Connecting to the internet

To connect a computer or a device to the internet, you need:

Connectting to the internet with a router

Fibre optics

Fibre-optic cable

Fibre optic cabling is made from glass that becomes very flexible when it is thin. Light is passed through the cable using a transmitter. Light travels quickly through the light-reflecting internal wall of the cable.

The transmitter in the router sends light pulses representing binary code. When the data is received, it is decoded back to its binary form and the computer displays the message.

Advantages

  • the individual cables are thinner, so larger quantities of cable can be joined together compared to copper
  • there is less interference than copper
  • there is less chance for degeneration

Disadvantages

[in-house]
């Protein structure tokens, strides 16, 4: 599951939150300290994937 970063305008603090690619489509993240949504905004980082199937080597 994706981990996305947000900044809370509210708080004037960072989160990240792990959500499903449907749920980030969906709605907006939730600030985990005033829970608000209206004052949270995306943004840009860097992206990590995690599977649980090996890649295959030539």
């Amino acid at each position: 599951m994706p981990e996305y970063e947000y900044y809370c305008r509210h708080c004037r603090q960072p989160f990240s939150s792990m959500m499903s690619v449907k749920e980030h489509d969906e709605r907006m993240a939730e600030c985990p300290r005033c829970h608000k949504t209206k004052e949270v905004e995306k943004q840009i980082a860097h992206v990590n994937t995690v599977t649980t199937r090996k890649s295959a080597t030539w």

• the UK telephone network still has areas that use copper cable
  • replacing copper with fibre optic cabling is expensive

Copper cable

Two electrical cables with copper wires twisted together

Copper cable uses electrical signals to pass data between networks. There are three types of copper cable: coaxial, unshielded twisted pair and shielded twisted pair.

  • Coaxial degenerates over long distances.
  • Unshielded twisted pair is made by twisting the copper cables around each other and this reduces degeneration.
  • Shielded twisted pair uses copper shielding around the twisted wires to make them less susceptible to interference.

Advantages

  • a cabled telephone can be powered directly from the copper cable, so the phone will still work if there is a loss of power
  • copper can be cheaper to set up than fibre optic cabling

Disadvantages

  • degenerates over long distances